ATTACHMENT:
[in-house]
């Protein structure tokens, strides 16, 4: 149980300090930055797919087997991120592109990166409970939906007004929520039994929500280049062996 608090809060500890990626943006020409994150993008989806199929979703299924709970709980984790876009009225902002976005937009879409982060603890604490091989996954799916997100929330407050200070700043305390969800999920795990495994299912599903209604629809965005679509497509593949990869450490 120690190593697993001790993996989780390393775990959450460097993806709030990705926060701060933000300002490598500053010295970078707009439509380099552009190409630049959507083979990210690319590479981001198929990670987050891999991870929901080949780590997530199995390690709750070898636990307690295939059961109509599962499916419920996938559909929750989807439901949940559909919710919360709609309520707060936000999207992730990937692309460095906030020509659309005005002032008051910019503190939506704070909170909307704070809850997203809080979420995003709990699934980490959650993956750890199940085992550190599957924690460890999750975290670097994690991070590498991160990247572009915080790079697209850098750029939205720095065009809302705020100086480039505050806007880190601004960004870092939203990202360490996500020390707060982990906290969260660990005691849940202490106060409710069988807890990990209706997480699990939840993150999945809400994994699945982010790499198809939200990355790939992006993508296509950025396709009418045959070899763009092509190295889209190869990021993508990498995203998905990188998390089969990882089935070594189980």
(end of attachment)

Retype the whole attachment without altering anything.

[in-house]
């Protein structure tokens, strides 16, 4: 149980300090930055797919087997991120592109990166409970939906007004929520039994929500280049062996 608090809060500890990626943006020409994150993008989806199929979703299924709970709980984790876009009225902002976005937009879409982060603890604490091989996954799916997100929330407050200070700043305390969800999920795990495994299912599903209604629809965005679509497509593949990869450490 120690190593697993001790993996989780390393775990959450460097993806709030990705926060701060933000300002490598500053010295970078707009439509380099552009190409630049959507083979990210690319590479981001198929990670987050891999991870929901080949780590997530199995390690709750070898636990307690295939059961109509599962499916419920996938559909929750989807439901949940559909919710919360709609309520707060936000999207992730990937692309460095906030020509659309005005002032008051910019503190939506704070909170909307704070809850997203809080979420995003709990699934980490959650993956750890199940085992550190599957924690460890999750975290670097994690991070590498991160990247572009915080790079697209850098750029939205720095065009809302705020100086480039505050806007880190601004960004870092939203990202360490996500020390707060982990906290969260660990005691849940202490106060409710069988807890990990209706997480699990939840993150999945809400994994699945982010790499198809939200990355790939992006993508296509950025396709009418045959070899763009092509190295889209190869990021993508990498995203998905990188998390089969990882089935070594189980």